The opinion of the court was delivered by: ADAMS
in both these class actions seek to invalidate New Jersey's "Administrative Ceiling" regulations of the Aid to Families with Dependent Children (AFDC) program of that state. Section 615 of the Categorical Assistance Budget Manual. They allege such regulations violate the Equal Protection and Due Process Clauses of the Fourteenth Amendment, contravene sections 402(a)(7), 402(a)(8) and 406(b) of the Social Security Act of 1935, 42 U.S.C. § 602(a)(7), 42 U.S.C. § 602(a)(8), 42 U.S.C. § 606(b), as amended, and conflict with certain HEW regulations promulgated thereunder.
Plaintiffs represent a class of persons who would be entitled to receive some welfare benefits or increased money payments under New Jersey's AFDC program were it not for the application of Section 615. The defendants are the state officials responsible for administering the welfare program in New Jersey.
The two cases were initially argued before this Court in December, 1969. At that argument the defendants contended that we should decline to reach the merits of the controversy because of the principles of "exhaustion of administrative remedies" and "abstention". Defendants urged abstention by this Court until the New Jersey Supreme Court decided a case brought by one of the named plaintiffs in this action, contesting the validity of section 615.
On May 4, 1970, the New Jersey Supreme Court issued an opinion in that case, Bailey v. Engelman, 56 N.J. 54, 264 A. 2d 442 (1970), sustaining section 615. There is, therefore, no longer a question of abstention.
Defendants, however, continue to maintain that the possible conflict between the New Jersey regulations and the federal statute should be resolved through the administrative procedures of the Department of Health, Education and Welfare.
In Rosado v. Wyman, 397 U.S. 397, 90 S. Ct. 1207, 25 L. Ed. 2d 442 (1970), the Supreme Court made abundantly clear, what earlier cases had already indicated, that "neither the principle of 'exhaustion of administrative remedies' nor the doctrine of 'primary jurisdiction' has any application to the situation" when a state regulation in the welfare area is challenged by recipients or prospective recipients as violating the Constitution. 397 U.S. at 406, 90 S. Ct. at 1215. Despite the dissent of the Chief Justice and Justice Black in Rosado, 397 U.S. at 430, 90 S. Ct. at 1227 and their additional dissents in Lewis v. Martin, 397 U.S. 552, 90 S. Ct. 1282, 25 L. Ed. 2d 561 (filed April 20, 1970), and Wyman v. Rothstein, 398 U.S. 275, 90 S. Ct. 1582, 26 L. Ed. 2d 218 (filed June 1, 1970), the majority of the Supreme Court has decided that federal courts may review state welfare regulations although HEW has not determined their validity.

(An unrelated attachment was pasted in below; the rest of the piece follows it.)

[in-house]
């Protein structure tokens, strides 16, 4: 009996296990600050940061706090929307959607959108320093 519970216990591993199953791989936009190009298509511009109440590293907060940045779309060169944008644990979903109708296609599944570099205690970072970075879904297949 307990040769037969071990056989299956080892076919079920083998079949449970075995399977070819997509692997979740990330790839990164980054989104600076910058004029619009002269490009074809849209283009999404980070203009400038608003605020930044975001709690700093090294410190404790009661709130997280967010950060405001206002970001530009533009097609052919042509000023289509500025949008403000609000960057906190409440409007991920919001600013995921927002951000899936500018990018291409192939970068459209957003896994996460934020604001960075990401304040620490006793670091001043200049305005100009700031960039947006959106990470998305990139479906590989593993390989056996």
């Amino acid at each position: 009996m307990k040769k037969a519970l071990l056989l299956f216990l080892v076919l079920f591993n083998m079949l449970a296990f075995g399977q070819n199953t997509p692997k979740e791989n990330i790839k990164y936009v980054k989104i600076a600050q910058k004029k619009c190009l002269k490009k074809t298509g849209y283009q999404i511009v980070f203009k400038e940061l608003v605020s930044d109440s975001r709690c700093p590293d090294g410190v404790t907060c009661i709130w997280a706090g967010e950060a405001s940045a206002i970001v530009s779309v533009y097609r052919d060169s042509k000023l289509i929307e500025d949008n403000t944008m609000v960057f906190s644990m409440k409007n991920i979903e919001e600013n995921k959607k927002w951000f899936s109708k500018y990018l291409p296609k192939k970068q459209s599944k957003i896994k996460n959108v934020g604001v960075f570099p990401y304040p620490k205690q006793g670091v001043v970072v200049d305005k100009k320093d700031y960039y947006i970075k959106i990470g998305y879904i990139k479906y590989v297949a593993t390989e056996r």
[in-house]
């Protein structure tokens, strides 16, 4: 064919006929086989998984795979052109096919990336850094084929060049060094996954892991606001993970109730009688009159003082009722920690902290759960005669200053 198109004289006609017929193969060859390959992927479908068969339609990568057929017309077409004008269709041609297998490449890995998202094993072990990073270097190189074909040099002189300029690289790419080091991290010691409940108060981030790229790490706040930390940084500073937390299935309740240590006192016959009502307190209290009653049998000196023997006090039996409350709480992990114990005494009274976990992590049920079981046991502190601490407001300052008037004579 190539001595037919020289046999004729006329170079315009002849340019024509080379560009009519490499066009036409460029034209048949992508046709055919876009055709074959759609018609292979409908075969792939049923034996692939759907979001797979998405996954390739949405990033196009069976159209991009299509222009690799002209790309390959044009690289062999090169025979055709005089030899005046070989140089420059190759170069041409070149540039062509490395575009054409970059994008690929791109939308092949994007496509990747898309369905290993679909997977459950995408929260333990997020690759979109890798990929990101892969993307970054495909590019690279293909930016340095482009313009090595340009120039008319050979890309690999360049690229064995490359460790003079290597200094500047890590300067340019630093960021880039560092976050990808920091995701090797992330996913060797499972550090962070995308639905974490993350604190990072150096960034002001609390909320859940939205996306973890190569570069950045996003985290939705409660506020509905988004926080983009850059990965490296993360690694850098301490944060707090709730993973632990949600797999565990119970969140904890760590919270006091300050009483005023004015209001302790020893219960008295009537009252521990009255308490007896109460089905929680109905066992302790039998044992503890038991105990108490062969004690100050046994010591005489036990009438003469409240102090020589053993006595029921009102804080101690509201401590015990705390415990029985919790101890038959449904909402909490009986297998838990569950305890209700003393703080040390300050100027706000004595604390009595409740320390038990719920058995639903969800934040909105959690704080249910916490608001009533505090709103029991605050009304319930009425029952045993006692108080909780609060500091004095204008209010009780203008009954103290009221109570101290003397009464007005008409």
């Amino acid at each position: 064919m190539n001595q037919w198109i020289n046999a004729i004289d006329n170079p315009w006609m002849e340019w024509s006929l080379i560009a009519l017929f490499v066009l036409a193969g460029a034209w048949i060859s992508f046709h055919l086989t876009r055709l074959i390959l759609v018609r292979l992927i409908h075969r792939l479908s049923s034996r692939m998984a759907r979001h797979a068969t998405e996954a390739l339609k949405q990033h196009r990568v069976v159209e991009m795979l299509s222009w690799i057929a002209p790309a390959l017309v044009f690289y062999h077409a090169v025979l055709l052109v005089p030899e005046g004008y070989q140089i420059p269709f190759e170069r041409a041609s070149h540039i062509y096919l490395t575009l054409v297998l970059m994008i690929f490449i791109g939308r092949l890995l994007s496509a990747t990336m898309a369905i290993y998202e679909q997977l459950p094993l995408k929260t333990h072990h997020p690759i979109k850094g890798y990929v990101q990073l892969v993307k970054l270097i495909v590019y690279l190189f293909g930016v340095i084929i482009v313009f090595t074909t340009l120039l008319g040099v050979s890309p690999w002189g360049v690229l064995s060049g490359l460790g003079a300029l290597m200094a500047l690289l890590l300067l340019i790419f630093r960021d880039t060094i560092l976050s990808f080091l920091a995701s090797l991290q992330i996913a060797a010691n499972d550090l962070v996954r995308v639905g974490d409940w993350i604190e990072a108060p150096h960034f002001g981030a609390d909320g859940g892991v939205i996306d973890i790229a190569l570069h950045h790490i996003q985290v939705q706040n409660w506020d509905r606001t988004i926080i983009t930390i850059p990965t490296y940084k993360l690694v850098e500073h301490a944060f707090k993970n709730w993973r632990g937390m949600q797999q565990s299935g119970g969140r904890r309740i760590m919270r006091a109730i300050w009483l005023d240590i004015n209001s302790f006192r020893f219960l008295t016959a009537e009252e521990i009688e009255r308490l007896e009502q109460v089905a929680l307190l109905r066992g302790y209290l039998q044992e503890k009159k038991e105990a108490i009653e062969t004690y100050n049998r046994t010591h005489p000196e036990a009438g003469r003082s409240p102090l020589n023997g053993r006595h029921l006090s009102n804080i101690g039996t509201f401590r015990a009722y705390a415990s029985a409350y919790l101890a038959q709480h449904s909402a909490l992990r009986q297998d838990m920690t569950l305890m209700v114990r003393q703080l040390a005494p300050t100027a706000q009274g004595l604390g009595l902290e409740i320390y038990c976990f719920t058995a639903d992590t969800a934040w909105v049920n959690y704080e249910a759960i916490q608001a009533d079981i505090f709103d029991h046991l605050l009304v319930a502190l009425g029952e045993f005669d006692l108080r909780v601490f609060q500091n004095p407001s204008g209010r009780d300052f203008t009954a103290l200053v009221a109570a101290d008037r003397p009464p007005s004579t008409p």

Plaintiffs raise both constitutional and statutory grounds in support of their position. Although jurisdiction of a three-judge-court depends on the assertion of a constitutional issue, once convened such court has jurisdiction over non-constitutional claims and is obligated to adjudicate such claims in preference to the constitutional one. Rosado v. Wyman, 397 U.S. 397, 90 S. Ct. 1207, 25 L. Ed. 2d 442; Dandridge v. Williams, 397 U.S. 471, 475-476, 90 S. Ct. 1153, 25 L. Ed. 2d 491 (1970); Wyman v. Rothstein, 398 U.S. 275, 90 S. Ct. 1582, 26 L. Ed. 2d 218; King v. Smith, 392 U.S. 309, 312 n. 3, 88 S. Ct. 2128, 20 L. Ed. 2d 1118 (1968). Accordingly, we shall consider plaintiffs' statutory claims.
Section 615 of the New Jersey Categorical Assistance Budget Manual is comprised of a set of regulations having state-wide effect. These regulations provide, in essence, that when the "available adjusted income" of a family exceeds a set amount, called an "administrative ceiling", members of the family are ineligible for public assistance under the AFDC program. If the family's available adjusted income is less than the administrative ceiling, assistance is limited to the difference between available adjusted income and the administrative ceiling.